In the world of nutrition research, we are still trying to figure out how nutrients are absorbed from our foods and how to get the most out of every meal for long term health and longevity. What we have learned is, in many instances nutrients are better absorbed - or, more bioavailable - from foods than from dietary supplements. The hundreds of thousands of natural chemical reactions in our foods appear to be working synergistically throughout our digestion and absorption process.
We have found that there are a couple good guidelines to follow to when maximizing nutrient intake from the foods we eat. Read on to see how many you’ve already heard about!
- Get a side of citrus with your iron.
Iron is a mineral used in our bodies for oxygen transport and for energy metabolism. Scientific research demonstrates that we typically absorb iron from animal-based sources (poultry, fish, eggs, beef) easier than plant-based sources (dark greens, beans, tofu, and whole grains). What we’ve learned is that citrus foods - high in vitamin C - enhance iron absorption, so pairing the high-iron foods above with citrus like tomato, lemon, lime, mango, grapefruit, orange, or pineapple may help you get closer to your 18 mg RDA for iron (27 mg if you’re pregnant, and 8 mg if you’re over 50.)
Recommendation: Aim to pair citrus with your iron sources 1-2 times per day to optimize your iron intake.
- Calcium has some road blocks.
Low calcium intake is something many Americans struggle with. High calcium sources include dairy foods like milk, fortified milk substitutes, yogurt, cheese, cottage cheese, and yes - sometimes even ice cream or frozen yogurt. Check your nutrition labels - anything that provides at least 20% of your daily value of calcium is considered an excellent source. Vegan choices include tofu, dark leafys like collards and swiss chard, molasses, and edamame.
Increasing intake of these foods will help get enough calcium into your diet, but there are a couple things to know about maximizing your absorption. First, some minerals can actually bind to calcium and force them to be excreted from the body during digestion, without ever getting absorbed. These include oxalate, phosphorus, and insoluble fiber, mostly found in veggies. Second, anything that speeds up the process of urine production (mostly high amounts of salt and caffeine) will also lead to more calcium being excreted before it gets utilized by the cells.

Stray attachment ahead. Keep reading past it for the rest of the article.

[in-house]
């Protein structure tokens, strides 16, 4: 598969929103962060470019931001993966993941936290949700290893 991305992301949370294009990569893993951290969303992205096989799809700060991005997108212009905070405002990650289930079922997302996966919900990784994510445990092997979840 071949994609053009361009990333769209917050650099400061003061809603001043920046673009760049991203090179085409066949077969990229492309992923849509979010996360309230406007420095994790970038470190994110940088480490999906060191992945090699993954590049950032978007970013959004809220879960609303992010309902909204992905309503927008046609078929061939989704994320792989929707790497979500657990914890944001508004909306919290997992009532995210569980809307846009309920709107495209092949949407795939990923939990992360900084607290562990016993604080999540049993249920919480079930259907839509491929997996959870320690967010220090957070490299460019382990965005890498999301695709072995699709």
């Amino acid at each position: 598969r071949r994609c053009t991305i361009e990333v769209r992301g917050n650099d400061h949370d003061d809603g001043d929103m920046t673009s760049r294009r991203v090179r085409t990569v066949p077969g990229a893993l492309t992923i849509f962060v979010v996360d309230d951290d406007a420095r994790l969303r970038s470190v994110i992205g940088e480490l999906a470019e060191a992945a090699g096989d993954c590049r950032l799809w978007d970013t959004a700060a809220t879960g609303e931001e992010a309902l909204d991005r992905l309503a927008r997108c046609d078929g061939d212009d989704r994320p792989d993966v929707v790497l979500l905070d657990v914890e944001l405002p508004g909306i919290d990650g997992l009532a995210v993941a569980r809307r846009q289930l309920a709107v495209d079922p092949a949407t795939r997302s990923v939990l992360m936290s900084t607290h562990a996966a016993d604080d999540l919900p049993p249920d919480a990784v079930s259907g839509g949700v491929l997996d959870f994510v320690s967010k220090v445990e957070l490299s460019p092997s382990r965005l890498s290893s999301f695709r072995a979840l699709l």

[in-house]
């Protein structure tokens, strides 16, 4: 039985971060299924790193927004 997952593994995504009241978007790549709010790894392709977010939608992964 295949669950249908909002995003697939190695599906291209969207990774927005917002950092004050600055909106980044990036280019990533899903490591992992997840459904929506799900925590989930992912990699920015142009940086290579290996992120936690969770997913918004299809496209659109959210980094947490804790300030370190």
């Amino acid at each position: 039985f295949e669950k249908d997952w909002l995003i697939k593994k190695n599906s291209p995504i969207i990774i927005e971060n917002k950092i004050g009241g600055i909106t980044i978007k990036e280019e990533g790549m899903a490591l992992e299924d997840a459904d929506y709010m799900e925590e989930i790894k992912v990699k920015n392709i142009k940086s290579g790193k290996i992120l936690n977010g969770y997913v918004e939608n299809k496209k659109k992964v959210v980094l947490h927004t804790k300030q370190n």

Vitamin D has actually been found to be helpful in absorbing higher amounts of calcium, which is why they are often paired together in dietary supplements. Food sources of vitamin D include fish (like tuna and salmon), egg yolks, cheese, and fortified milk and juice products.
Recommendation: For enhanced absorption enjoy high calcium foods separately from veggies, salt, or caffeine and pair with high vitamin D sources like whole eggs and fortified products.
- Oil up.
Fun fact: some of the vitamins and antioxidants we get from plant foods (such as vitamins A, D, E, and K) are fat-soluble. This means they don’t interact well with water and need to be surrounded by fat molecules to be absorbed into the body. This is where we add in our healthy fats: avocado, nuts, seeds, and plant-based oils such as olive, canola, or walnut. Be cautious of the low-fat dressing in this case -- if there are less than 50 calories per serving there may be very little oil in the product to recruit for absorption duty.
Recommendation: Enjoy your salads and veggie sides with a drizzle of oil, a cupped palm full of nuts, or ⅓ of an avocado for to optimize your vitamin and antioxidant intake.